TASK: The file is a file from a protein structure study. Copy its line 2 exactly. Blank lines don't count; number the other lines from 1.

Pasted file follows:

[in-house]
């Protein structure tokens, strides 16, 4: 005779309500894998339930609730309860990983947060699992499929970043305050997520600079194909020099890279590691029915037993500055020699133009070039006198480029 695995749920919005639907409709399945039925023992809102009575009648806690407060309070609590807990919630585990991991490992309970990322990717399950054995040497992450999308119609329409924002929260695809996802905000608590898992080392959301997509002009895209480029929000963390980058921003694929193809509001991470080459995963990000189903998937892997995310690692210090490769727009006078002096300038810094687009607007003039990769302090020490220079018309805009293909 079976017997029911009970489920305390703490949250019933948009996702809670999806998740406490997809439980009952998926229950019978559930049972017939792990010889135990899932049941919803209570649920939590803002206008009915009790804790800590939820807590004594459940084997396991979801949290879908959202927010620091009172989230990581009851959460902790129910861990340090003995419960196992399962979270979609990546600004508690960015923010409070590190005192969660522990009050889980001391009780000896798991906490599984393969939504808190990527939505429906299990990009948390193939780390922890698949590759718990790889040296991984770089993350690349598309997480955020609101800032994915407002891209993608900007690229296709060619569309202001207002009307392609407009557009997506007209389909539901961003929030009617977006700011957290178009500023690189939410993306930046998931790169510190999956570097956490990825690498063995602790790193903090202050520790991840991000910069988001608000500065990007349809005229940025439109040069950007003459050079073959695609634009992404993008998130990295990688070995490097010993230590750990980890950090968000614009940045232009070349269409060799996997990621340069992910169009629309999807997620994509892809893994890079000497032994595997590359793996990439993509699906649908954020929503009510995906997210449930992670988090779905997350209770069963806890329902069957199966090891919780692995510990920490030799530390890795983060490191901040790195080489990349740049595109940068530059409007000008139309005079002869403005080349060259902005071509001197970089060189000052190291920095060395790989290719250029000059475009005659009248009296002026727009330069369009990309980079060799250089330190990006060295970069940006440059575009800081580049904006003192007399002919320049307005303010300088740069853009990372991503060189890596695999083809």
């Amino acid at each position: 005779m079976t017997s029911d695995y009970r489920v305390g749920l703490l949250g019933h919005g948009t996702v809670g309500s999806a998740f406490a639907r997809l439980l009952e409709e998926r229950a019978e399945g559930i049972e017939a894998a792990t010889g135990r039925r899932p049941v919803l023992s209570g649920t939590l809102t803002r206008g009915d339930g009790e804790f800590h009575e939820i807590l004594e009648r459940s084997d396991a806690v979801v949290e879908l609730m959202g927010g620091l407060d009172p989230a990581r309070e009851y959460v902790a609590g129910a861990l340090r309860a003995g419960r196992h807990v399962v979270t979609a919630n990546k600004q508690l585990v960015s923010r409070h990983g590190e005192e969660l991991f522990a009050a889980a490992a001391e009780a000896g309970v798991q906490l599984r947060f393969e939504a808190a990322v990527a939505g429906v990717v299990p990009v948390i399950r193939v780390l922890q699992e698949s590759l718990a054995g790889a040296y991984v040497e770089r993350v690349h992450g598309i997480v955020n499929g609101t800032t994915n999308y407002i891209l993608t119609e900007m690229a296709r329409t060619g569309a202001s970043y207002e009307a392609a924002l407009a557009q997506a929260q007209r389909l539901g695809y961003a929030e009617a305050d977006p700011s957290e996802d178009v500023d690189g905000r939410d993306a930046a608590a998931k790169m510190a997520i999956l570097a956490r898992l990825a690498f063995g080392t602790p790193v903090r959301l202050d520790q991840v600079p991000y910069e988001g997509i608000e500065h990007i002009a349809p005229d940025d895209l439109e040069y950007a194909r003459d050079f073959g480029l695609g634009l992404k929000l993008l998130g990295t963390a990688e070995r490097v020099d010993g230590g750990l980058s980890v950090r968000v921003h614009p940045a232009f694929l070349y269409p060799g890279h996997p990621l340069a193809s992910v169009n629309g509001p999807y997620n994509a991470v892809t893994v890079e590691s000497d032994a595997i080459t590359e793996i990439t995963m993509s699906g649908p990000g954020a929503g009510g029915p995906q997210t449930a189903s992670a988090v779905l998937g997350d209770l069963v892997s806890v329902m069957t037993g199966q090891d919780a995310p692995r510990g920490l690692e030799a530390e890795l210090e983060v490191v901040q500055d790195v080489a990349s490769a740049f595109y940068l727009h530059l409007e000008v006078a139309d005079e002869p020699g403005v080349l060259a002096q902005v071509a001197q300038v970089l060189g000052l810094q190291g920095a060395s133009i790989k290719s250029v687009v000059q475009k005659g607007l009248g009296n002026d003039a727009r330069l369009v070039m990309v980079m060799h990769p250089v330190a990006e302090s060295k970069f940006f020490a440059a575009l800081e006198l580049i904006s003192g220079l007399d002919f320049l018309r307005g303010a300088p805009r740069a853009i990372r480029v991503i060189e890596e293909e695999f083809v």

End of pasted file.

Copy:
């Protein structure tokens, strides 16, 4: 005779309500894998339930609730309860990983947060699992499929970043305050997520600079194909020099890279590691029915037993500055020699133009070039006198480029 695995749920919005639907409709399945039925023992809102009575009648806690407060309070609590807990919630585990991991490992309970990322990717399950054995040497992450999308119609329409924002929260695809996802905000608590898992080392959301997509002009895209480029929000963390980058921003694929193809509001991470080459995963990000189903998937892997995310690692210090490769727009006078002096300038810094687009607007003039990769302090020490220079018309805009293909 079976017997029911009970489920305390703490949250019933948009996702809670999806998740406490997809439980009952998926229950019978559930049972017939792990010889135990899932049941919803209570649920939590803002206008009915009790804790800590939820807590004594459940084997396991979801949290879908959202927010620091009172989230990581009851959460902790129910861990340090003995419960196992399962979270979609990546600004508690960015923010409070590190005192969660522990009050889980001391009780000896798991906490599984393969939504808190990527939505429906299990990009948390193939780390922890698949590759718990790889040296991984770089993350690349598309997480955020609101800032994915407002891209993608900007690229296709060619569309202001207002009307392609407009557009997506007209389909539901961003929030009617977006700011957290178009500023690189939410993306930046998931790169510190999956570097956490990825690498063995602790790193903090202050520790991840991000910069988001608000500065990007349809005229940025439109040069950007003459050079073959695609634009992404993008998130990295990688070995490097010993230590750990980890950090968000614009940045232009070349269409060799996997990621340069992910169009629309999807997620994509892809893994890079000497032994595997590359793996990439993509699906649908954020929503009510995906997210449930992670988090779905997350209770069963806890329902069957199966090891919780692995510990920490030799530390890795983060490191901040790195080489990349740049595109940068530059409007000008139309005079002869403005080349060259902005071509001197970089060189000052190291920095060395790989290719250029000059475009005659009248009296002026727009330069369009990309980079060799250089330190990006060295970069940006440059575009800081580049904006003192007399002919320049307005303010300088740069853009990372991503060189890596695999083809």